There must be allegations of deliberate falsehood or of reckless disregard for the truth, and those allegations must be accompanied by an offer of proof. They should point out specifically the portion of the warrant affidavit that is claimed to be false; and they should be accompanied by a statement of supporting reasons. Affidavits or sworn or otherwise reliable statements of witnesses should be furnished, or their absence satisfactorily explained. Allegations of negligence or innocent mistake are insufficient.
438 U.S. 154, 171, 98 S.Ct. 2674, 2684.
While not specifically stated by the circuit court, Sheriff Boggs' sworn statement that McClain Jr. told him that he had just come from his father's Water Tower Road residence was at best recklessly false. Sheriff Boggs deliberately chose not to include McClain Jr.'s actual words or to explain that the statement in the affidavit was his understanding of what McClain Jr. meant when he stated he had come from “over there.” In any event, Sheriff Boggs' statement in the search warrant was false and misleading, and because it was at least recklessly false, it was sufficient to come within the ambit of Franks v. Delaware. Therefore, we disagree with the Commonwealth's argument that the circuit court erred in finding that the affidavit contained a major inaccuracy or utilized the wrong standard.
The Commonwealth's next argument addresses the second prong of the Franks v. Delaware analysis: namely, whether the affidavit supports a finding of probable cause once the false statement is purged. The Commonwealth contends that even without that statement, the affidavit contains a sufficient basis for a probable cause finding. We disagree.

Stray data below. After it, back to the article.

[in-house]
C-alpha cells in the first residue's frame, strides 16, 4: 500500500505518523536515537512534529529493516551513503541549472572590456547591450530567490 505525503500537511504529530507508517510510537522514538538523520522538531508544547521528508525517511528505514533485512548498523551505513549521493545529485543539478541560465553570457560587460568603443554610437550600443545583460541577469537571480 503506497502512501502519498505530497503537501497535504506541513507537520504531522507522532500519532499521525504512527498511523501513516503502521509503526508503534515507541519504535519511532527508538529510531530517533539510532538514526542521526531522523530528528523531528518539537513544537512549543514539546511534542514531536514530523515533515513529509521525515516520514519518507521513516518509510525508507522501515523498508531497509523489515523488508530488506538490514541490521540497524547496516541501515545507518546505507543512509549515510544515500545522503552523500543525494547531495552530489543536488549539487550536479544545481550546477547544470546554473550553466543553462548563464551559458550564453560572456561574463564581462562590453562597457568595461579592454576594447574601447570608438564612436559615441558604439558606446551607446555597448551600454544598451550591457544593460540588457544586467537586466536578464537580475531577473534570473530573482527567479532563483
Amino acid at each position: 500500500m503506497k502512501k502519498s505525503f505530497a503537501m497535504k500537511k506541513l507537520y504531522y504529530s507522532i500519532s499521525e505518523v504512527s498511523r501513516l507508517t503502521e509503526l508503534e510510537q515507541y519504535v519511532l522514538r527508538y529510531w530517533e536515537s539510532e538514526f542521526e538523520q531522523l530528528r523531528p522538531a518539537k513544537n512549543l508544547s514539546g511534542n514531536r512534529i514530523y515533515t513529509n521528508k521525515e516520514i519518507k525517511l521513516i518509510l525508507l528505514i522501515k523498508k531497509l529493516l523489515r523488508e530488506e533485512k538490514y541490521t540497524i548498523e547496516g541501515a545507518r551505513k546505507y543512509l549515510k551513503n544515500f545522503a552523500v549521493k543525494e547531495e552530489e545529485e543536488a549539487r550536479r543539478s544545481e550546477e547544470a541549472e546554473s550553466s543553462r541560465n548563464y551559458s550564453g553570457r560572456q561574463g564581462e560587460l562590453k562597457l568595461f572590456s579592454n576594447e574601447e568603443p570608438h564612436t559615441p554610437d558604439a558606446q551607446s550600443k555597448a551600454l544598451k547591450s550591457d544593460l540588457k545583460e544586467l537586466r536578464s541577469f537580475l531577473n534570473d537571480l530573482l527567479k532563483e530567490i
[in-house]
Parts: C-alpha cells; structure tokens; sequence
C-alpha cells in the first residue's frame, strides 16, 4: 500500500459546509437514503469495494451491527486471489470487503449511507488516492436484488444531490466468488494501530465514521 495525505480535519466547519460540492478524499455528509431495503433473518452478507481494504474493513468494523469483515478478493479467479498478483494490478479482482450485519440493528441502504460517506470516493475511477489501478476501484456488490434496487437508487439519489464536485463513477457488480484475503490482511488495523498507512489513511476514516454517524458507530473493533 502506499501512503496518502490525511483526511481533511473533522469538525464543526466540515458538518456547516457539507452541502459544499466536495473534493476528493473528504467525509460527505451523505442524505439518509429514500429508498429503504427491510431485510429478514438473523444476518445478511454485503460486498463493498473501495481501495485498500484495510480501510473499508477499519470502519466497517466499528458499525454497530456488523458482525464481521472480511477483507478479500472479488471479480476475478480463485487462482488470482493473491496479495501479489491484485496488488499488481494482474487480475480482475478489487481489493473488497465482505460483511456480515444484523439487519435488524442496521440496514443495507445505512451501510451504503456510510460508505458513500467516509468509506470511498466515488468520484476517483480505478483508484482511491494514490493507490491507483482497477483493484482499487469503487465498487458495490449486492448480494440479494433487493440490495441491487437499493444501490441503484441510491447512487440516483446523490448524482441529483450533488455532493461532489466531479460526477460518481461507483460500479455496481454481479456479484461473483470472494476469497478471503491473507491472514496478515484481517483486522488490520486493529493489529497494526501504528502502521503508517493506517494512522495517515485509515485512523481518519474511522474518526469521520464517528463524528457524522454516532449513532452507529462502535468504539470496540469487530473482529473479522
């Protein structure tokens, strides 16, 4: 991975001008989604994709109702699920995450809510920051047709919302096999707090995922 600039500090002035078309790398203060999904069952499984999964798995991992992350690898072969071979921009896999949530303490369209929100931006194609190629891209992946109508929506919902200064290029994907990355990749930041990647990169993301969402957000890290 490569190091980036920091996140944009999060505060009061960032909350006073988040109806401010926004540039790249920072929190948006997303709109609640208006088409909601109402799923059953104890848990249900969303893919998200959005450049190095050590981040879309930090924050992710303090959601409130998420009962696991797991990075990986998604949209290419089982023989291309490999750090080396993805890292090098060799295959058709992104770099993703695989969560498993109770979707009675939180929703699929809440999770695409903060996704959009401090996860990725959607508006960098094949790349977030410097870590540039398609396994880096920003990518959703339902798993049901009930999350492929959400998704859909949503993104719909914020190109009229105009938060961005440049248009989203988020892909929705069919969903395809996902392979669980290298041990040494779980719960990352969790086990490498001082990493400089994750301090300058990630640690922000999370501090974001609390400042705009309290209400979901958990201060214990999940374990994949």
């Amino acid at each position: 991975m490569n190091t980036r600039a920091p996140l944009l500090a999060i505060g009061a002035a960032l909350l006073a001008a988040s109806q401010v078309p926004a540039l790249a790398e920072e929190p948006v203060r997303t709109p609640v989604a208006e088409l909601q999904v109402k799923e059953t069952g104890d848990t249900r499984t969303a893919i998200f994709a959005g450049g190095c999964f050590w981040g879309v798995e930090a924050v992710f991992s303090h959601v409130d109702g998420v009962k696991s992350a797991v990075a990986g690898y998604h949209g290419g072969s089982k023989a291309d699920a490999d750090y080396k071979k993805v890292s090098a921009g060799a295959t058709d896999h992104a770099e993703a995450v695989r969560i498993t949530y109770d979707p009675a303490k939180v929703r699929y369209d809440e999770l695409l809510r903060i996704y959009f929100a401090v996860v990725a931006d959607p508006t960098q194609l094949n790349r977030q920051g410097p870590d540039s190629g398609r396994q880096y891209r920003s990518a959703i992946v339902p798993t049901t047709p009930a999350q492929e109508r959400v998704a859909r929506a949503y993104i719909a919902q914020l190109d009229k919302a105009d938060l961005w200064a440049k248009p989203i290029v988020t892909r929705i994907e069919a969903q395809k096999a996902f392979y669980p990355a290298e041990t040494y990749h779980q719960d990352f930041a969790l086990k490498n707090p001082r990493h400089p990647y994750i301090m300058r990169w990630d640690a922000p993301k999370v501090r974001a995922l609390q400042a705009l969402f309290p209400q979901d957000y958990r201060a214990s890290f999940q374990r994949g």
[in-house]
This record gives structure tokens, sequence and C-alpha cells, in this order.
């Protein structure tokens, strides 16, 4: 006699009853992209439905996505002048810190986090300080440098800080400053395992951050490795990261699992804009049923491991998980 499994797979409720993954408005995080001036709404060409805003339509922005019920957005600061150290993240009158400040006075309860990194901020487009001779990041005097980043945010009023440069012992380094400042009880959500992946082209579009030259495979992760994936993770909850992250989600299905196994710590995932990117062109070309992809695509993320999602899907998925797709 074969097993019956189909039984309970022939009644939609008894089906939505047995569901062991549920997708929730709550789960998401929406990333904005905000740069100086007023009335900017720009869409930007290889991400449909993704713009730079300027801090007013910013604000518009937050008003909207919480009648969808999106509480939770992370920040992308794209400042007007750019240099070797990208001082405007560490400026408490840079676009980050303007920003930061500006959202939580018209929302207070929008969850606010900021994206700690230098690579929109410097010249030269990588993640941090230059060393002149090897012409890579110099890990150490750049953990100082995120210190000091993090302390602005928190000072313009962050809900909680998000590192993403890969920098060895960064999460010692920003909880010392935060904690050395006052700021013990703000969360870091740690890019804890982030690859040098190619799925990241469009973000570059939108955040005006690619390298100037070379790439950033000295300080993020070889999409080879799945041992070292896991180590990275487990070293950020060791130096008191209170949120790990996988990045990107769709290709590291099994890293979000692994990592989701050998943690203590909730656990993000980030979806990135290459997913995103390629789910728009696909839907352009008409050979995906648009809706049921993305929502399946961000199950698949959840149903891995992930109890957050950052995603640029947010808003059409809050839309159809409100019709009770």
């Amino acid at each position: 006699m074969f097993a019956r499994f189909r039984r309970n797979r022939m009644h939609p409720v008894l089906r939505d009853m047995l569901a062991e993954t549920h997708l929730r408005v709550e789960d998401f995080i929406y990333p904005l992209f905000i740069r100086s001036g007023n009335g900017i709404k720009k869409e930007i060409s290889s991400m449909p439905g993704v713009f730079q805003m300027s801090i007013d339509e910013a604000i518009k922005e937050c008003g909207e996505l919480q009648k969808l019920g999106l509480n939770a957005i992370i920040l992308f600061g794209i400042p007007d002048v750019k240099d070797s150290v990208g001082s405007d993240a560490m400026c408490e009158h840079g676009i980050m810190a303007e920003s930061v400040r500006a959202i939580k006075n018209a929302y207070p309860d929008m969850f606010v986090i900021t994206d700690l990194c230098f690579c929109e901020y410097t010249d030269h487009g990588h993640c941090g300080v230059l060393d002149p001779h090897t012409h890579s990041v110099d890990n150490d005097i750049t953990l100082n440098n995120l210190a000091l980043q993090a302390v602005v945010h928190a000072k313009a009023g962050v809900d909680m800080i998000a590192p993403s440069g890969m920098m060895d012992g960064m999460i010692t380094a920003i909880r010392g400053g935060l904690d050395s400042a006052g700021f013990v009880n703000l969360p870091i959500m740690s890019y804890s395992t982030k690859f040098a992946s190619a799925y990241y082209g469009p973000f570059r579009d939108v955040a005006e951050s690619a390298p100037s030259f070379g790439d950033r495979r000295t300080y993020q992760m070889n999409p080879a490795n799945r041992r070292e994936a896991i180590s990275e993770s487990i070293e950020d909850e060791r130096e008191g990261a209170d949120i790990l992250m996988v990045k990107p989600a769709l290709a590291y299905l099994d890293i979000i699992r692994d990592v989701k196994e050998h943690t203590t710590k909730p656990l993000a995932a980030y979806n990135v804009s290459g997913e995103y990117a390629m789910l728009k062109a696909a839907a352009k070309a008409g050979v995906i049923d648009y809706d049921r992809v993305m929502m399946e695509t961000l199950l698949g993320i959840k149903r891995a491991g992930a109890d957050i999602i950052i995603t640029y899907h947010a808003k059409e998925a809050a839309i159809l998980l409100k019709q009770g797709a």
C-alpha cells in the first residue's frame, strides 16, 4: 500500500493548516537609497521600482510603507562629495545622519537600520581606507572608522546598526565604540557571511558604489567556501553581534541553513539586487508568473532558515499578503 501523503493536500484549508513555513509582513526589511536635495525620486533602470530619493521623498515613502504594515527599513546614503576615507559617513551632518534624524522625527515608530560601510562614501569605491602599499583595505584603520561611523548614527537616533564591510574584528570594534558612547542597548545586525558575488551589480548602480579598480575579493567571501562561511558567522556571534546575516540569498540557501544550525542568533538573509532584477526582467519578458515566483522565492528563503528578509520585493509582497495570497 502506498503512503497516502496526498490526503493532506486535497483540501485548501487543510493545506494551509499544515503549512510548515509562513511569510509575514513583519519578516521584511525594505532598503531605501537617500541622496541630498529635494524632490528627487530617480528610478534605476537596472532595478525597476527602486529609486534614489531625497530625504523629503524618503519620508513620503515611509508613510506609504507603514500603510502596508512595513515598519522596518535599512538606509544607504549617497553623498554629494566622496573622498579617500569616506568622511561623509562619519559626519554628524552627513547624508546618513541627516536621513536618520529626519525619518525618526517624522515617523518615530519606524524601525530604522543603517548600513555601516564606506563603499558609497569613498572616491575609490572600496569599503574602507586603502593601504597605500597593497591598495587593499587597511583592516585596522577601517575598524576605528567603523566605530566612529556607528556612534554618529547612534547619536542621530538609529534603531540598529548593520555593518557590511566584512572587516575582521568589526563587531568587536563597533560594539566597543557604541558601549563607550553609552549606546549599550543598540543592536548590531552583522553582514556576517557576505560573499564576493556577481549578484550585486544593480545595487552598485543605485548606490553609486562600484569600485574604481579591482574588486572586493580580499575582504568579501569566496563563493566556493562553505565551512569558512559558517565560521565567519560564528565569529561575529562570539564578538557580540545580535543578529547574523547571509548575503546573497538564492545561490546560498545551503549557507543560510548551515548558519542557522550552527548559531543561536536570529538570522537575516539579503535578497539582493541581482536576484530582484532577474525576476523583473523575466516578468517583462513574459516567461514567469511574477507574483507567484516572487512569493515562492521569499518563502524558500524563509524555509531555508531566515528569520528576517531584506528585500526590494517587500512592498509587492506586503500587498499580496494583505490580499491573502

The review of a search warrant by the courts is well settled in the Commonwealth. The Supreme Court of Kentucky provided a summary of the applicable law in Moore v. Commonwealth, 159 S.W.3d 325 (Ky.2005):
Our review of a search warrant must give great deference to the warrant-issuing judge's findings of probable cause and should not be reversed unless arbitrarily exercised. Courts should review the sufficiency of an affidavit underlying a search warrant in a commonsense, rather than hypertechnical, manner. The traditional standard for reviewing an issuing judge's finding of probable cause has been that so long as the magistrate had a substantial basis for concluding that a search warrant would uncover evidence of wrongdoing, the Fourth Amendment requires no more. U.S.C.A. const. amend. 4. United States v. Miller, 314 F.3d 265, (6th Cir.2002), reh'g and suggestion for reh'g denied, cert. denied, 539 U.S. 908, 123 S.Ct. 2261, 156 L.Ed.2d 121; see also United States v. Ware, 338 F.3d 476 (6th Cir.2003).
Whether probable cause exists is determined by examining the totality of the circumstances. United States v. Hammond, 351 F.3d 765 (6th Cir.2003). Furthermore, the test for probable cause is whether there is a fair probability that contraband or evidence of a crime will be found in a particular place. See Miller, supra. Probable cause does not require certainty that a crime has been committed or that evidence will be present in the place to be searched. United States v. Hall, 8 F.App. 529, (5th Cir.2001), cert. denied, 536 U.S. 961, 122 S.Ct. 2668, 153 L.Ed.2d 841 (2002).